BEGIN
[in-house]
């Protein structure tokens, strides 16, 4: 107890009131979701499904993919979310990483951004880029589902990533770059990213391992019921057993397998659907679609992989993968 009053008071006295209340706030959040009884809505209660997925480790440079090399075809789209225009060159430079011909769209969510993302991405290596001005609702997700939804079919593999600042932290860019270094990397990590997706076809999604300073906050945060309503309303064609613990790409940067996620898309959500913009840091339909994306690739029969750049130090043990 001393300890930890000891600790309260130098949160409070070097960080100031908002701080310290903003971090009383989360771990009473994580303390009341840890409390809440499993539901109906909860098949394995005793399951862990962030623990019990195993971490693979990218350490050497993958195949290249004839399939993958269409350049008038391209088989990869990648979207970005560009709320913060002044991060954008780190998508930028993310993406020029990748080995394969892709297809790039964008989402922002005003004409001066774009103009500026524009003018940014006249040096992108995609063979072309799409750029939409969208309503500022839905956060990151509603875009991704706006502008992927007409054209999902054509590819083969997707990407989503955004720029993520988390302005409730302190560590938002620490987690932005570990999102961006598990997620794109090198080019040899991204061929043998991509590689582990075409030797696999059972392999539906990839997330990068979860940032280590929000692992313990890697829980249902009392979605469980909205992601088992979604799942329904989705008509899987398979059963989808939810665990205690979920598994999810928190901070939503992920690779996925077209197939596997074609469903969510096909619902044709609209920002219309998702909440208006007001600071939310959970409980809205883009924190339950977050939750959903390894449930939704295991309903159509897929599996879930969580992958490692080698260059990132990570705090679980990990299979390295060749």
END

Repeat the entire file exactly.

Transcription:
[in-house]
């Protein structure tokens, strides 16, 4: 107890009131979701499904993919979310990483951004880029589902990533770059990213391992019921057993397998659907679609992989993968 009053008071006295209340706030959040009884809505209660997925480790440079090399075809789209225009060159430079011909769209969510993302991405290596001005609702997700939804079919593999600042932290860019270094990397990590997706076809999604300073906050945060309503309303064609613990790409940067996620898309959500913009840091339909994306690739029969750049130090043990 001393300890930890000891600790309260130098949160409070070097960080100031908002701080310290903003971090009383989360771990009473994580303390009341840890409390809440499993539901109906909860098949394995005793399951862990962030623990019990195993971490693979990218350490050497993958195949290249004839399939993958269409350049008038391209088989990869990648979207970005560009709320913060002044991060954008780190998508930028993310993406020029990748080995394969892709297809790039964008989402922002005003004409001066774009103009500026524009003018940014006249040096992108995609063979072309799409750029939409969208309503500022839905956060990151509603875009991704706006502008992927007409054209999902054509590819083969997707990407989503955004720029993520988390302005409730302190560590938002620490987690932005570990999102961006598990997620794109090198080019040899991204061929043998991509590689582990075409030797696999059972392999539906990839997330990068979860940032280590929000692992313990890697829980249902009392979605469980909205992601088992979604799942329904989705008509899987398979059963989808939810665990205690979920598994999810928190901070939503992920690779996925077209197939596997074609469903969510096909619902044709609209920002219309998702909440208006007001600071939310959970409980809205883009924190339950977050939750959903390894449930939704295991309903159509897929599996879930969580992958490692080698260059990132990570705090679980990990299979390295060749």